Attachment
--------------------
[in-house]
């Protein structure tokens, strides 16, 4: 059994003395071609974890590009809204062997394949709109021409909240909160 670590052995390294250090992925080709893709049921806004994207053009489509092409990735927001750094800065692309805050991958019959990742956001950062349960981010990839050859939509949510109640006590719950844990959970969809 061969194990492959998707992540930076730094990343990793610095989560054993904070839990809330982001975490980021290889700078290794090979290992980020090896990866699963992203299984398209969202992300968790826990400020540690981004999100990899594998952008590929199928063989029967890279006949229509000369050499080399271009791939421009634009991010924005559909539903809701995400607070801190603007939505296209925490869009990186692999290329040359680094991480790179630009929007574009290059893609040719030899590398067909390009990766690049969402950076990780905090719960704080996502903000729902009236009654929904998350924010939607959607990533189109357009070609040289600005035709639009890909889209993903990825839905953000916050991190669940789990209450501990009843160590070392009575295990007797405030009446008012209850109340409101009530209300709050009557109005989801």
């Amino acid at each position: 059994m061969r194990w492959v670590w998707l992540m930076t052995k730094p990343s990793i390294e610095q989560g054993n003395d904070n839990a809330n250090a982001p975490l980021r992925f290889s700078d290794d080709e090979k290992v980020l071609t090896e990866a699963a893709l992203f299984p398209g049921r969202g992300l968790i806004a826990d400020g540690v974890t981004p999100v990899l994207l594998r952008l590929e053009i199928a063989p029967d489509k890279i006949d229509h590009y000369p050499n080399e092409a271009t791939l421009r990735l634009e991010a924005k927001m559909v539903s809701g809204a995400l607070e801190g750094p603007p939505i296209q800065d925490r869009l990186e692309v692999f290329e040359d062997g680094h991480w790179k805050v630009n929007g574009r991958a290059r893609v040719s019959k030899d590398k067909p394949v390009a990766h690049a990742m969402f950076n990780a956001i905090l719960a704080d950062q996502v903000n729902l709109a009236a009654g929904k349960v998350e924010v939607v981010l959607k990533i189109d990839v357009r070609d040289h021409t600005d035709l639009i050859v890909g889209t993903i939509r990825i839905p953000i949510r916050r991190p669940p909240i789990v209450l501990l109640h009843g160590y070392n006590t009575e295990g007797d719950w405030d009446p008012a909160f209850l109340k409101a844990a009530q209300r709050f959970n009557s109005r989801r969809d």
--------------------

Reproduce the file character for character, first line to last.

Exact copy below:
[in-house]
């Protein structure tokens, strides 16, 4: 059994003395071609974890590009809204062997394949709109021409909240909160 670590052995390294250090992925080709893709049921806004994207053009489509092409990735927001750094800065692309805050991958019959990742956001950062349960981010990839050859939509949510109640006590719950844990959970969809 061969194990492959998707992540930076730094990343990793610095989560054993904070839990809330982001975490980021290889700078290794090979290992980020090896990866699963992203299984398209969202992300968790826990400020540690981004999100990899594998952008590929199928063989029967890279006949229509000369050499080399271009791939421009634009991010924005559909539903809701995400607070801190603007939505296209925490869009990186692999290329040359680094991480790179630009929007574009290059893609040719030899590398067909390009990766690049969402950076990780905090719960704080996502903000729902009236009654929904998350924010939607959607990533189109357009070609040289600005035709639009890909889209993903990825839905953000916050991190669940789990209450501990009843160590070392009575295990007797405030009446008012209850109340409101009530209300709050009557109005989801």
């Amino acid at each position: 059994m061969r194990w492959v670590w998707l992540m930076t052995k730094p990343s990793i390294e610095q989560g054993n003395d904070n839990a809330n250090a982001p975490l980021r992925f290889s700078d290794d080709e090979k290992v980020l071609t090896e990866a699963a893709l992203f299984p398209g049921r969202g992300l968790i806004a826990d400020g540690v974890t981004p999100v990899l994207l594998r952008l590929e053009i199928a063989p029967d489509k890279i006949d229509h590009y000369p050499n080399e092409a271009t791939l421009r990735l634009e991010a924005k927001m559909v539903s809701g809204a995400l607070e801190g750094p603007p939505i296209q800065d925490r869009l990186e692309v692999f290329e040359d062997g680094h991480w790179k805050v630009n929007g574009r991958a290059r893609v040719s019959k030899d590398k067909p394949v390009a990766h690049a990742m969402f950076n990780a956001i905090l719960a704080d950062q996502v903000n729902l709109a009236a009654g929904k349960v998350e924010v939607v981010l959607k990533i189109d990839v357009r070609d040289h021409t600005d035709l639009i050859v890909g889209t993903i939509r990825i839905p953000i949510r916050r991190p669940p909240i789990v209450l501990l109640h009843g160590y070392n006590t009575e295990g007797d719950w405030d009446p008012a909160f209850l109340k409101a844990a009530q209300r709050f959970n009557s109005r989801r969809d």